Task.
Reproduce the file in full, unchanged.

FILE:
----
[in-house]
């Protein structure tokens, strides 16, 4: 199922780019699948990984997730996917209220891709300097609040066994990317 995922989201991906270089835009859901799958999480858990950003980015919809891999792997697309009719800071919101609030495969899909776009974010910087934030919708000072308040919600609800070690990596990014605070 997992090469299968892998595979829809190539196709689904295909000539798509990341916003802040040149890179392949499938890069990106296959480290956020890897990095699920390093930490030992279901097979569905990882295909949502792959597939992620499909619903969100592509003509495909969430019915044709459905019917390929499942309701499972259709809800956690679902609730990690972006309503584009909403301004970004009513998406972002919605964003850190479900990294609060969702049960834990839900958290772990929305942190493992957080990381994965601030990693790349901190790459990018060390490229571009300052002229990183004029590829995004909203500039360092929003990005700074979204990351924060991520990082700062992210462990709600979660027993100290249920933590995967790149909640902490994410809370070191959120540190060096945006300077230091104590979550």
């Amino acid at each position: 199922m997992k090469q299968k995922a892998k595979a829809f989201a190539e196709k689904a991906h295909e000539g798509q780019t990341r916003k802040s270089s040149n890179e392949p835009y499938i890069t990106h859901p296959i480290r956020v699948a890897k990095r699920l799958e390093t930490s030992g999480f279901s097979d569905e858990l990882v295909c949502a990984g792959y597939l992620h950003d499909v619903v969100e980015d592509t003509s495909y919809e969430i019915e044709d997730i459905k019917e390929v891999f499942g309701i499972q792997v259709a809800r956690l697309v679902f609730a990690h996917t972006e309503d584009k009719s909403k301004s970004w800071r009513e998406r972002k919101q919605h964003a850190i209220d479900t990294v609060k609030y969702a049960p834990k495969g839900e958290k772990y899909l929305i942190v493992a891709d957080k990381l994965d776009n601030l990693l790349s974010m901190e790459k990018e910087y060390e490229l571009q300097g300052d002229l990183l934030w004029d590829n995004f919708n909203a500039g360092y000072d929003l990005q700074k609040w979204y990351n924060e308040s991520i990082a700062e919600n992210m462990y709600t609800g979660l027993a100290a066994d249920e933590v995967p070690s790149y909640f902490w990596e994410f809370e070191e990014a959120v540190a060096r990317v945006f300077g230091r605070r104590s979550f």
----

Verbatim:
[in-house]
């Protein structure tokens, strides 16, 4: 199922780019699948990984997730996917209220891709300097609040066994990317 995922989201991906270089835009859901799958999480858990950003980015919809891999792997697309009719800071919101609030495969899909776009974010910087934030919708000072308040919600609800070690990596990014605070 997992090469299968892998595979829809190539196709689904295909000539798509990341916003802040040149890179392949499938890069990106296959480290956020890897990095699920390093930490030992279901097979569905990882295909949502792959597939992620499909619903969100592509003509495909969430019915044709459905019917390929499942309701499972259709809800956690679902609730990690972006309503584009909403301004970004009513998406972002919605964003850190479900990294609060969702049960834990839900958290772990929305942190493992957080990381994965601030990693790349901190790459990018060390490229571009300052002229990183004029590829995004909203500039360092929003990005700074979204990351924060991520990082700062992210462990709600979660027993100290249920933590995967790149909640902490994410809370070191959120540190060096945006300077230091104590979550």
């Amino acid at each position: 199922m997992k090469q299968k995922a892998k595979a829809f989201a190539e196709k689904a991906h295909e000539g798509q780019t990341r916003k802040s270089s040149n890179e392949p835009y499938i890069t990106h859901p296959i480290r956020v699948a890897k990095r699920l799958e390093t930490s030992g999480f279901s097979d569905e858990l990882v295909c949502a990984g792959y597939l992620h950003d499909v619903v969100e980015d592509t003509s495909y919809e969430i019915e044709d997730i459905k019917e390929v891999f499942g309701i499972q792997v259709a809800r956690l697309v679902f609730a990690h996917t972006e309503d584009k009719s909403k301004s970004w800071r009513e998406r972002k919101q919605h964003a850190i209220d479900t990294v609060k609030y969702a049960p834990k495969g839900e958290k772990y899909l929305i942190v493992a891709d957080k990381l994965d776009n601030l990693l790349s974010m901190e790459k990018e910087y060390e490229l571009q300097g300052d002229l990183l934030w004029d590829n995004f919708n909203a500039g360092y000072d929003l990005q700074k609040w979204y990351n924060e308040s991520i990082a700062e919600n992210m462990y709600t609800g979660l027993a100290a066994d249920e933590v995967p070690s790149y909640f902490w990596e994410f809370e070191e990014a959120v540190a060096r990317v945006f300077g230091r605070r104590s979550f």